No matter which you choose, chicks are fun, and having chickens in the backyard is entertainment every day. I'm really glad we jumped right in, instead of thinking about it for too long.
  9. wsmith

    wsmith Chillin' With My Peeps

    We got shipped chicks from Cackle hatchery and fertile eggs from a breeder in Virginia. Picking them out at the farm is fun, you get to interact with the breeder/farmer and generally it is less stressful for the birds. Not that they can't handle it though. When you pick them up you are already prepared, and you aren't waiting around for the post office to call. Some brreds are naturally sex linked, the vast majority are not. The hatcheries have trained sexers who are fairly accurate in determining male from female. That is the biggest benefit (just my opinion) of hatchery birds. Another thing to be aware of is that not all breeds and lines are created equal... Hatcheries are in the business of making money, not producing show birds. They breed the hens that lay the best and are the most fertile, that way more money can be made. There is a big difference between a breeder's line of a particular breed and those of a hatchery. Hatchery birds are great, and are usually very healthy chickens that will lay eggs as advertized. Breeder birds are bred to APA Standard of Perfection (usually, there re some disreputable breeders out there), and not just to hatch out lots of chicks. You mentioned a few breeds, all of which are good layers. Leghorns are egg laying machines, but are not usually overly friendly. BO's (buff orpingtons) are nice birds that lay a nice sized egg. RIRs are very good layers, and get to be a nice size if you have any plans on eating them. Some do, some don't. Brahmas get big. Red Stars are a hybrid that lay extremely well, but do not breed true.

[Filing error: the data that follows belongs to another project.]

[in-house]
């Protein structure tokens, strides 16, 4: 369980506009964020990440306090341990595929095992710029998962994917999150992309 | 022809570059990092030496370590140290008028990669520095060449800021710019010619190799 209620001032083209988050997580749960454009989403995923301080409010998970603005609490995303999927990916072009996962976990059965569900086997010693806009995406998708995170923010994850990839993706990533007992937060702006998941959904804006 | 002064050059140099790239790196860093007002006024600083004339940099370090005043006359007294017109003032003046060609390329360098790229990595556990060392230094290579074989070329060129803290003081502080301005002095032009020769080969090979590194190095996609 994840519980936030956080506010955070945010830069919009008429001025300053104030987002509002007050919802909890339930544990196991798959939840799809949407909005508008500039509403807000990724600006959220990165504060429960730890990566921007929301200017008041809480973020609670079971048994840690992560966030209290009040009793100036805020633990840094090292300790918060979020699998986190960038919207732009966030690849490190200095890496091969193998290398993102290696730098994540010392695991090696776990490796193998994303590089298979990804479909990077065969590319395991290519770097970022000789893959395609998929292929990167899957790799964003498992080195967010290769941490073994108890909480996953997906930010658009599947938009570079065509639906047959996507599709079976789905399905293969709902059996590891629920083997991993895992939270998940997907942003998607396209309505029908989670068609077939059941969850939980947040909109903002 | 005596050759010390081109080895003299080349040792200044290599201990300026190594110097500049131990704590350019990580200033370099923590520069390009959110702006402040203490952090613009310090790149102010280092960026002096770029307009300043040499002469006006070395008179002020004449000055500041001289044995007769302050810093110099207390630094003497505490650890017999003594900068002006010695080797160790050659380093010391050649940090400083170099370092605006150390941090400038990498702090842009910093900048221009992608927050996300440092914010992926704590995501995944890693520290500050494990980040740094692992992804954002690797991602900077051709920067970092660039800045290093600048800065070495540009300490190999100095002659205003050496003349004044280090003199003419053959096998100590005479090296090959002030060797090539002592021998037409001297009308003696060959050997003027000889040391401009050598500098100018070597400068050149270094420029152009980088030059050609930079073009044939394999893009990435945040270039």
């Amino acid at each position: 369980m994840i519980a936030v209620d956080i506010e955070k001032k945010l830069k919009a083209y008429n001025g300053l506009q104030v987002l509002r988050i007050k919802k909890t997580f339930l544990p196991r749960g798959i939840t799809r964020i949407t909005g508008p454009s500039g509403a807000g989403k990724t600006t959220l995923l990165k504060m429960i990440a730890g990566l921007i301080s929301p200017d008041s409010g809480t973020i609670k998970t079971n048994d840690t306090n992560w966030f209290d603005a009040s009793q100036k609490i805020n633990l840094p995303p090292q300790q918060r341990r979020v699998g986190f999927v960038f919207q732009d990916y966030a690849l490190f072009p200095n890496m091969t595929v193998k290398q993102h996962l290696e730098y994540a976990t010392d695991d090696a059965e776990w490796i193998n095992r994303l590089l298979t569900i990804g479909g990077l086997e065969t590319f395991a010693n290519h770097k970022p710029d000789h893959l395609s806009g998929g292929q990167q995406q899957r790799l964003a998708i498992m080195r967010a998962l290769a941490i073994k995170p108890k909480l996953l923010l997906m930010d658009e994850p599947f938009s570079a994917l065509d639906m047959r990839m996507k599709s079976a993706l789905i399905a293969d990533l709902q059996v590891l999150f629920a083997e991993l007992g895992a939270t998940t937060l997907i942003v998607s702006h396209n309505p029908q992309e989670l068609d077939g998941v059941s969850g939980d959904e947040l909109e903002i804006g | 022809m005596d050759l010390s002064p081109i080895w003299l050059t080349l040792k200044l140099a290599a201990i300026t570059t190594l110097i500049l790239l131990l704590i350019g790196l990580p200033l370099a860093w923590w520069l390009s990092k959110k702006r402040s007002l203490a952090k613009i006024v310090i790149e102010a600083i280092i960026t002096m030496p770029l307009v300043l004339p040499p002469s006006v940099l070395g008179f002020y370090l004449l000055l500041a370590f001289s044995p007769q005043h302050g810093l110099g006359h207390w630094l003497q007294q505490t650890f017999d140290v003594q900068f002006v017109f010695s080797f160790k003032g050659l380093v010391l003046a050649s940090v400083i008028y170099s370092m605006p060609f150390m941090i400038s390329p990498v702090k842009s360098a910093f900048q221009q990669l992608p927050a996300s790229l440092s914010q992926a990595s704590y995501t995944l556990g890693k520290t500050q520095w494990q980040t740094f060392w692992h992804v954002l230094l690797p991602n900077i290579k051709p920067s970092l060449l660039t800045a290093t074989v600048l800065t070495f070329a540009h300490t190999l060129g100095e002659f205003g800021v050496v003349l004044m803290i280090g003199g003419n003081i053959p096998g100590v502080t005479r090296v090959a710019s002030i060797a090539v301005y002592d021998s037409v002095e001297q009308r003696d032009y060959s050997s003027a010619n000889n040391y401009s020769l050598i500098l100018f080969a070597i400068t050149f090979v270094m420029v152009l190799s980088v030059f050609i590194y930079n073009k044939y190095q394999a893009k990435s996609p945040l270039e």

You may want to consider some other heritage breeds as well. Barred Rocks get big and lay a nice large egg. Some can be very friendly. Dominiques (which of course are the best... ) are smaller hens but are very efficient, much more than say a barred rock. It all depends on what you like or want. Do lots of reading, go visit folks with various breeds and see whaich ones you like. Some even like the fluffy Silkies, but I'm still trying to decide if they are really chickens... LOL
  10. Chick_In_The_Burbs

    Chick_In_The_Burbs Chillin' With My Peeps

    Jun 26, 2010
    Western Washington
    I just have to throw EEs in for consideration! I got mine from mypetchicken as my first order (Yeesh, has it been almost 3 yrs already???). Anyways, I love them! Awesome personalities, highly inquisitive and sociable. And the green eggs don't hurt either! Absolute mystery what they will grow to look like(I love a good mystery). Now if I could just get them to stop taking a month to molt... :lol:

BackYard Chickens is proudly sponsored by